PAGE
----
Coinhako received regulatory approval from the Monetary Authority of Singapore just a month before the SBI funding.
326 Total views
5 Total shares
Tokyo-based financial services giant SBI Holdings announced a joint investment in Coinhako, Singapore’s first licensed crypto exchange approved by the Monetary Authority of Singapore (MAS).
The Coinhako investment was made via a fund jointly set up by SBI and Swiss-based Sygnum Bank, namely, the SBI-Sygnum-Azimut Digital Asset Opportunity (DAO) Fund, according to the notice.
Speaking to Cointelegraph, a MAS spokesperson highlighted the importance of seeking licensing approvals for crypto businesses:
“MAS’ approach to regulation under the Payment Services Act seeks to facilitate innovation while ensuring that adequate controls are in place to address key risks such as money laundering and terrorism financing.”
Coinhako became the first crypto-asset exchange from Singapore to get in-principle approval from MAS to conduct Digital Payment Token (DPT) services, the same license application that Binance withdrew on Dec. 13. In this regard, MAS spokesperson told Cointelegraph:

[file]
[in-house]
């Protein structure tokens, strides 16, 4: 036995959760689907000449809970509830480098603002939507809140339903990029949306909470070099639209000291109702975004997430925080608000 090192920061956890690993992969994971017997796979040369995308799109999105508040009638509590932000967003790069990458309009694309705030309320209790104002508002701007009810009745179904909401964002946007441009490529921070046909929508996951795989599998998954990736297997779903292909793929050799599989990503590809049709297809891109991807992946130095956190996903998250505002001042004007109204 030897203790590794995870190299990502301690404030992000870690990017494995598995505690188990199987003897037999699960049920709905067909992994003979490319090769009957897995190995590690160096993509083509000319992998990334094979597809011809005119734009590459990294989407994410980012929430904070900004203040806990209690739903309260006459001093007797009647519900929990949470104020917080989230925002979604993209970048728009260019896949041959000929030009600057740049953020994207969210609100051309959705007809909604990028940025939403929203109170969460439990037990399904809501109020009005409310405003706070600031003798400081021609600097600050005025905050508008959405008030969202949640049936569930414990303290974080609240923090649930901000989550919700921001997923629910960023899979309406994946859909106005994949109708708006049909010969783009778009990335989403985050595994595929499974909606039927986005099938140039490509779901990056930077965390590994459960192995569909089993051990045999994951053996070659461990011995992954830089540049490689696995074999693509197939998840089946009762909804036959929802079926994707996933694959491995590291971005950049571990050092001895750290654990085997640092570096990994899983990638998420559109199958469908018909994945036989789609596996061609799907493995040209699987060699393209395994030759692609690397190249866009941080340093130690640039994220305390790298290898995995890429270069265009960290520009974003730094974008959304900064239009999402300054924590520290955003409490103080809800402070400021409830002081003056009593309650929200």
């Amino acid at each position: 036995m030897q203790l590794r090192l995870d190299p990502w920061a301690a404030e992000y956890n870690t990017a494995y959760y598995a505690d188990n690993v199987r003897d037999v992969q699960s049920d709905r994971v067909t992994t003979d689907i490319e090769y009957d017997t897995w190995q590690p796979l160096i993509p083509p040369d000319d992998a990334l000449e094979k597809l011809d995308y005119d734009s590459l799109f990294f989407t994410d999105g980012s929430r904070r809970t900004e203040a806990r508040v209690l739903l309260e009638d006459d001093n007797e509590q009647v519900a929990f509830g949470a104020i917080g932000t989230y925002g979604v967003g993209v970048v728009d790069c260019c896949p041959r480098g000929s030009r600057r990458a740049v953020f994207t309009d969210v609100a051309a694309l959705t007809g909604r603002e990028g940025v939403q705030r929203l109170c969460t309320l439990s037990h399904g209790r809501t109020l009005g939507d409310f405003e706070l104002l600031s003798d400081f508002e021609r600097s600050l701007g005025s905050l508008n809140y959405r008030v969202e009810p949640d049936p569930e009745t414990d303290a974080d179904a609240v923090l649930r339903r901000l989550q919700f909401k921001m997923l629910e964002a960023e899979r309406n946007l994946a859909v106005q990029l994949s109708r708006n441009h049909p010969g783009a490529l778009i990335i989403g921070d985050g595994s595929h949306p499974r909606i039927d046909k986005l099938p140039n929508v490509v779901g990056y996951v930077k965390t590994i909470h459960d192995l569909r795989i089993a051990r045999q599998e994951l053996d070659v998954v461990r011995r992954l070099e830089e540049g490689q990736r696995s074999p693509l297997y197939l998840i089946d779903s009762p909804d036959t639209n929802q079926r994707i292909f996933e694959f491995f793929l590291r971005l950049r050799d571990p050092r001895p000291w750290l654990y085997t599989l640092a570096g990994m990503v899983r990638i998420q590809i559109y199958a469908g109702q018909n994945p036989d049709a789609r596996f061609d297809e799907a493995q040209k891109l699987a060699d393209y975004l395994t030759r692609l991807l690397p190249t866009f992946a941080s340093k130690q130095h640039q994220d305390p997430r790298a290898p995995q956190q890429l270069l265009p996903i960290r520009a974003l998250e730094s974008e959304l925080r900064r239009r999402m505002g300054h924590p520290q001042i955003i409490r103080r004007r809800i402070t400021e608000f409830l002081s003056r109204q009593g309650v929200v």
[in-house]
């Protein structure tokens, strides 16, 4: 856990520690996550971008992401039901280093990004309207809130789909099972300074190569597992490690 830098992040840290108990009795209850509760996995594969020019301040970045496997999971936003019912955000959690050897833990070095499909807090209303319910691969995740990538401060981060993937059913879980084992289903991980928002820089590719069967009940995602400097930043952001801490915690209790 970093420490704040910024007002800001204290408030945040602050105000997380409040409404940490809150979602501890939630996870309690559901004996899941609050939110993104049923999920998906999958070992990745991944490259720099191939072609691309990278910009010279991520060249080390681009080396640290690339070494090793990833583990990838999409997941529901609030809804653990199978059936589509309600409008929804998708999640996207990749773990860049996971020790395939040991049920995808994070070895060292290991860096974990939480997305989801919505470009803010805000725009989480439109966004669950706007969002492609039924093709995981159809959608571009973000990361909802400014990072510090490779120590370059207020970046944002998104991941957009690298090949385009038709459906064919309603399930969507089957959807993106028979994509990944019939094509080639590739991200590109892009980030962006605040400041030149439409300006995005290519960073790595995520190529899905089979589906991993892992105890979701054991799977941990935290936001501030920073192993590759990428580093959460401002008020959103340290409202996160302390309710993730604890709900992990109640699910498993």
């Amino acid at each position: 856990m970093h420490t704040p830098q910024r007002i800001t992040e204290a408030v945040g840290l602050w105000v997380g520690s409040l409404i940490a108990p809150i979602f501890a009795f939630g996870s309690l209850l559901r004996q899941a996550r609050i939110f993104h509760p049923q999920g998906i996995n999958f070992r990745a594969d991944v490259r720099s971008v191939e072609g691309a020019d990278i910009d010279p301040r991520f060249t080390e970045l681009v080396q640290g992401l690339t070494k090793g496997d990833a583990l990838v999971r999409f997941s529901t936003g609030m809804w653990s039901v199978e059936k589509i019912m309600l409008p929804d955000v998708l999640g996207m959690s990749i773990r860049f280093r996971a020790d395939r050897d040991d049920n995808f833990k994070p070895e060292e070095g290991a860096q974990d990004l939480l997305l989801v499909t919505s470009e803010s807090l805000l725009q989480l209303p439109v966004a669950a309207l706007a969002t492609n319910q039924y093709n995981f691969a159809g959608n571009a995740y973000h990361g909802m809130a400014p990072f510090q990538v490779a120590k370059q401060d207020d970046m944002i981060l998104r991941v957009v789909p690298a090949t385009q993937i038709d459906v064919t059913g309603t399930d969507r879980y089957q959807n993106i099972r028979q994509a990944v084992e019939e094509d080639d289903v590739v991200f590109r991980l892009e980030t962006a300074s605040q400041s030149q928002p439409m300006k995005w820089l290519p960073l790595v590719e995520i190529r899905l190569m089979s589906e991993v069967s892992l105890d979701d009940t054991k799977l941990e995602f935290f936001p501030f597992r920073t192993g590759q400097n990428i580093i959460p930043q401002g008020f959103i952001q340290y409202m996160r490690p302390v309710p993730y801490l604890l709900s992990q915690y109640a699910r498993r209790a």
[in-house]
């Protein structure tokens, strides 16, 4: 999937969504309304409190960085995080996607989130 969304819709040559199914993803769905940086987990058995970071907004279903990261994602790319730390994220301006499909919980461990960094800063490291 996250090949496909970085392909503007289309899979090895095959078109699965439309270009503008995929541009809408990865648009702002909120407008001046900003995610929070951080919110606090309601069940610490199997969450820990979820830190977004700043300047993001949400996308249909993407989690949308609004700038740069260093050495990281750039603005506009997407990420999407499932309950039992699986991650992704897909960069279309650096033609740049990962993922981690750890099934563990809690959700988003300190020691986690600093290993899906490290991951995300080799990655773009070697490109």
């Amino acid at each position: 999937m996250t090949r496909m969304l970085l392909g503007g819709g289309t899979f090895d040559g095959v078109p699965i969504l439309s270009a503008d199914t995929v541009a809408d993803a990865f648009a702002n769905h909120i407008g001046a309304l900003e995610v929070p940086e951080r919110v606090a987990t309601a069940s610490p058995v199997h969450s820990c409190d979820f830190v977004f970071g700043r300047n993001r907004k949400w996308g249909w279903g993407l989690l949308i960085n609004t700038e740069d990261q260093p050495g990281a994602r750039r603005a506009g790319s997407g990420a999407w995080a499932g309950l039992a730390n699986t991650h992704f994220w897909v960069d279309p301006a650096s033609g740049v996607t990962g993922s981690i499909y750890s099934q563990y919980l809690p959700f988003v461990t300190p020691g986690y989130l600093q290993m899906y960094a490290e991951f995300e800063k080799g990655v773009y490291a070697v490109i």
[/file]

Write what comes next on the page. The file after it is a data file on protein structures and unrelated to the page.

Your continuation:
“Applicants are able to withdraw their applications should they see fit, upon which those who are operating under the exemption will be required to cease providing regulated payment services. Binance Asia Services has provided MAS with a plan for the orderly cessation of its regulated payment services.”
With SBI’s fund infusion and a pre-existing international network, Coinhako plans to “expand our business to other countries in Southeast Asia while being based in Singapore.” According to SBI, the fund will be co-managed by both parties involved with a focus on financial market infrastructure and distributed ledger technology.
The Monetary Authority of Singapore suspended the license of Bitget after the digital asset platform listed a K-pop-related cryptocurrency, Army Coin (ARMY).
As Cointelegraph reported, the listing and promotion of ARMY reportedly violated the boy band’s intellectual property rights without permission. Going on the offensive, the crypto exchange claimed to have licenses in other jurisdictions such as Australia, Canada and the United States, as it announced:
“We are currently looking into the legal violations in this case, including the cryptocurrency’s infringement on our artists’ portrait rights without permission from or discussion with the agency. We will take legal action against all infringements and violations.”